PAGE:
See the full statement.
About the World Justice Challenge
The World Justice Challenge is dedicated to addressing structural inequities and governance weaknesses exacerbated by the COVID-19 crisis. As rule of law performance continues to deteriorate globally in the wake of the pandemic, communities are falling further behind the Sustainable Development Goals’ promise to “leave no one behind.” In order to fulfill this ambition and clear the pathway to more just communities, it is critical to identify and promote effective approaches to key rule of law challenges. The Challenge contributes to this agenda by compiling a crowd-sourced evidence base for what works, raising its strategic visibility, and strengthening an emerging network of high quality, high impact rule of law organizations, projects and policies. This year, the Challenge finalists and winners were presented at the World Justice Forum 2022: Building More Just Communities, which has taken place in The Hague from May 30 – June 2. The Challenge is organized by the World Justice Project (WJP).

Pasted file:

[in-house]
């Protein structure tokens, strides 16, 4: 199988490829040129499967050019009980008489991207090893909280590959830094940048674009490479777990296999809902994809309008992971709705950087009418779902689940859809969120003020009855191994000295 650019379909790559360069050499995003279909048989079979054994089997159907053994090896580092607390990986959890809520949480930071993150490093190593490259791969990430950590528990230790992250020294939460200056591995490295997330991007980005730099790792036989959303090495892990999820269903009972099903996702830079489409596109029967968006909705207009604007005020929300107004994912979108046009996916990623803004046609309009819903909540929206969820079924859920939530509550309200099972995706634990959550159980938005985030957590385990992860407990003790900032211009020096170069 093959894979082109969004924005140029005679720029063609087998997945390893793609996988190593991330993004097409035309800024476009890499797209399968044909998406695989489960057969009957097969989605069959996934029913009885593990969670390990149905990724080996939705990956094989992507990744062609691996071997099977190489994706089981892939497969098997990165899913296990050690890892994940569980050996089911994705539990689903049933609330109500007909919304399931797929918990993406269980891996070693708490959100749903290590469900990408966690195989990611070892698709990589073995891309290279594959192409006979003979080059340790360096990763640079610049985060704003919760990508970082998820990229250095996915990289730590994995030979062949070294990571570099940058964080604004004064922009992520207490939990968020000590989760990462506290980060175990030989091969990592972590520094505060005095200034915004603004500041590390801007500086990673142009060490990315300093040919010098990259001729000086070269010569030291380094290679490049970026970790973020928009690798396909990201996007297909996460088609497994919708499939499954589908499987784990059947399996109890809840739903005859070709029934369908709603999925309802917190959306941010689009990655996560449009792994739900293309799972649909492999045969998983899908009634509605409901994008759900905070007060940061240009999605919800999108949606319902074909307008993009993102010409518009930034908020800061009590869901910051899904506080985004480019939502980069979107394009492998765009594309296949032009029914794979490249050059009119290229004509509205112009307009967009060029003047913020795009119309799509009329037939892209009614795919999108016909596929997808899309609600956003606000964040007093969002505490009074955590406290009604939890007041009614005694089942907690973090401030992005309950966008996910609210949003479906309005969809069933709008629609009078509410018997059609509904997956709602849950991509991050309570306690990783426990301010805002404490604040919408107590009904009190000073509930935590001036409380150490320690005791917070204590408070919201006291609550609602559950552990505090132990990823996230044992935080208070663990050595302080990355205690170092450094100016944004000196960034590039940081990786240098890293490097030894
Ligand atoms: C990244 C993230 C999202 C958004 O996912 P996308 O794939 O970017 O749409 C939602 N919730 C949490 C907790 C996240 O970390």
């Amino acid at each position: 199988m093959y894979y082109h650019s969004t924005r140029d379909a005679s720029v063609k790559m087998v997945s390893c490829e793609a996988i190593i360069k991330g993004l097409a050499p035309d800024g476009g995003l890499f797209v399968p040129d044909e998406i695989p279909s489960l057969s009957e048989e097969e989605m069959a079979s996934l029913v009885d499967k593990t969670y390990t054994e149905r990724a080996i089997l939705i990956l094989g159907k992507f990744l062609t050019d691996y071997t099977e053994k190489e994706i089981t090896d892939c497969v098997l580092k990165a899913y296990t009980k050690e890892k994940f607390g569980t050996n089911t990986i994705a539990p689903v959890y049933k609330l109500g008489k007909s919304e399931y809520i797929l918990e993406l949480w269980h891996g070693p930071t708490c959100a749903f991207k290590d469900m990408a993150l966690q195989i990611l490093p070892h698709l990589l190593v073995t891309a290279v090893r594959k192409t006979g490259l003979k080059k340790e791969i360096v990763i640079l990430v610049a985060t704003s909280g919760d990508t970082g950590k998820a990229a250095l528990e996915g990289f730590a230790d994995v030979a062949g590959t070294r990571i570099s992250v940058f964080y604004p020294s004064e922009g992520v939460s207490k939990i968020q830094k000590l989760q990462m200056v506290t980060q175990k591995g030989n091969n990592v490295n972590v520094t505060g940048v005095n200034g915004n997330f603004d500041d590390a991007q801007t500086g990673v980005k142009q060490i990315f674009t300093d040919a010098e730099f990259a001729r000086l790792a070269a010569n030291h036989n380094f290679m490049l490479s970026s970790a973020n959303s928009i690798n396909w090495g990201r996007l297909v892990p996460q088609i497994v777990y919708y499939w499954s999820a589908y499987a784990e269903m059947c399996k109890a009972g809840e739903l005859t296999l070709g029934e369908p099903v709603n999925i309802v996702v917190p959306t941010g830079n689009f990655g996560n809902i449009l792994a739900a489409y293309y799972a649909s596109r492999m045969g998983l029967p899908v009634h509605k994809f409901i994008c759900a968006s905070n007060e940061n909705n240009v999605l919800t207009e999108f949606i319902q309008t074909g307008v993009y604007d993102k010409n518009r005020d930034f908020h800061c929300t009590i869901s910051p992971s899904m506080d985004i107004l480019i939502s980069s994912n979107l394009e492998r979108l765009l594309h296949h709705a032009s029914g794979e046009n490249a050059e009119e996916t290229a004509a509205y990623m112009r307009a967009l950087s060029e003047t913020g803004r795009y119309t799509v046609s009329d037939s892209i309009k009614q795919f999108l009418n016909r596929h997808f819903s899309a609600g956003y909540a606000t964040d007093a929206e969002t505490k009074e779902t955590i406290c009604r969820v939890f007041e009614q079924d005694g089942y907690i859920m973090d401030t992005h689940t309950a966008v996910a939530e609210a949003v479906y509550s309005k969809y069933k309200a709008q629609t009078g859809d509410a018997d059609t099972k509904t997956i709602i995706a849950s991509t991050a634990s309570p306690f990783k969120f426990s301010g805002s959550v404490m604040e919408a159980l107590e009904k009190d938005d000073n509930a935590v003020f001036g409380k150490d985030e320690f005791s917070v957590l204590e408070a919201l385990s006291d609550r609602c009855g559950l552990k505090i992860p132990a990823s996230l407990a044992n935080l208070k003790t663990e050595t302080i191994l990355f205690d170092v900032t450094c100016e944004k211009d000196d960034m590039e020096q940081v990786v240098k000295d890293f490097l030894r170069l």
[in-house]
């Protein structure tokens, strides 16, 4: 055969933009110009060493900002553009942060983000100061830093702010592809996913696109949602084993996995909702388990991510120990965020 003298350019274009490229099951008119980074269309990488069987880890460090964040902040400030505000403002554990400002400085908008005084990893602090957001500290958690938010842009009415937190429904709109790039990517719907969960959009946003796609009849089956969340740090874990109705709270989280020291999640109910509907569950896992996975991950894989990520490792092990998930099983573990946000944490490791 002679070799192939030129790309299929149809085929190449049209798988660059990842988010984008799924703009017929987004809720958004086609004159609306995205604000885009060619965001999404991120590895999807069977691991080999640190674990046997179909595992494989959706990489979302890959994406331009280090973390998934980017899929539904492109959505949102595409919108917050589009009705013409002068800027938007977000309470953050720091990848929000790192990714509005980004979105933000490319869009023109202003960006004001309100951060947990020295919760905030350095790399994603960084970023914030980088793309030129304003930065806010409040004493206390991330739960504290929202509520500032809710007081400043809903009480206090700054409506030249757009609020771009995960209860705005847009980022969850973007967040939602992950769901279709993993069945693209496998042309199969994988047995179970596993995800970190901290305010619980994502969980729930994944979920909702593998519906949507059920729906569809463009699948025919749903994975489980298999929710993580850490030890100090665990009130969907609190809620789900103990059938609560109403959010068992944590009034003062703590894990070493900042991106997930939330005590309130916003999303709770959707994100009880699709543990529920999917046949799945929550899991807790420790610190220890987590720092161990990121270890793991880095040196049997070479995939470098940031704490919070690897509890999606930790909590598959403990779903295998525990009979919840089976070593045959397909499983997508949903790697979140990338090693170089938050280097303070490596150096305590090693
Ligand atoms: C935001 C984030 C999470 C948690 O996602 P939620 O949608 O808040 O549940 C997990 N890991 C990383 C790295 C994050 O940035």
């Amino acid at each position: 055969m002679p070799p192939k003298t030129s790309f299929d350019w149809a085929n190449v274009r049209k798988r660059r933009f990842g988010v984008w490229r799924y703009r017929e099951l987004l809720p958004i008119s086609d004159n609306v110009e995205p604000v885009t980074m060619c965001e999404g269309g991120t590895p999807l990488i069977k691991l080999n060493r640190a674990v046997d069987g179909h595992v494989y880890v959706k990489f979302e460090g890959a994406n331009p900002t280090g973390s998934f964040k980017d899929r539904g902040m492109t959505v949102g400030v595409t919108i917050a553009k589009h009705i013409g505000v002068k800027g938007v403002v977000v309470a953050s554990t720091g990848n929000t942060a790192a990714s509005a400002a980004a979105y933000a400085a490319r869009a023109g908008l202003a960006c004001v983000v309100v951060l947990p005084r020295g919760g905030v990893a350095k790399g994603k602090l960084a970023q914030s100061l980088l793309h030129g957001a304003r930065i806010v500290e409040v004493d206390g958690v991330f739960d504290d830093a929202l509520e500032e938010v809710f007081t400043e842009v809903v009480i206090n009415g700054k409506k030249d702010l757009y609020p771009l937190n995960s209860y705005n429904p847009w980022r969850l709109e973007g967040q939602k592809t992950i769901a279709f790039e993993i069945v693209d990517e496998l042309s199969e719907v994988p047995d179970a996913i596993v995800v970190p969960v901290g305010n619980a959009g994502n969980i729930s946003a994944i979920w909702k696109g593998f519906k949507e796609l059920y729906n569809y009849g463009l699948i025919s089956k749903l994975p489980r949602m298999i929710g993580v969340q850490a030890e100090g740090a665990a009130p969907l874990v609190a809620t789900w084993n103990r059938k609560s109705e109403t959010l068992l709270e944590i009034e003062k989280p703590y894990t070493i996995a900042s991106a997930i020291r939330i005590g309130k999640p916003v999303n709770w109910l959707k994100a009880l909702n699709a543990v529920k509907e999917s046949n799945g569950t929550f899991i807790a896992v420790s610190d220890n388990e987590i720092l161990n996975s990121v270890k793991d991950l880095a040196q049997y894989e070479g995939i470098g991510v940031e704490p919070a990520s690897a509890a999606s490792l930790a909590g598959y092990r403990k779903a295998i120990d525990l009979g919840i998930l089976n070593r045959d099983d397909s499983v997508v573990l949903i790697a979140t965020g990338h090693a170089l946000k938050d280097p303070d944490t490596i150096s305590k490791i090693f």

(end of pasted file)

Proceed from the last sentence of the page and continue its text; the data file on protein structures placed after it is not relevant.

About the World Justice Project
The World Justice Project (WJP) is an independent, multidisciplinary organization working to create knowledge, build awareness, and stimulate action to advance the rule of law worldwide. WJP produces original, independent research and data about the rule of law, including the WJP Rule of Law Index; promotes understanding and appreciation for the rule of law, its relationship to development, and effective strategies to strengthen it; and connects and builds an engaged global network of policymakers and advocates to advance the rule of law through strategic partnerships, convenings, coordinated advocacy, and support for locally led initiatives. MEDIA CONTACT & INTERVIEW REQUESTS: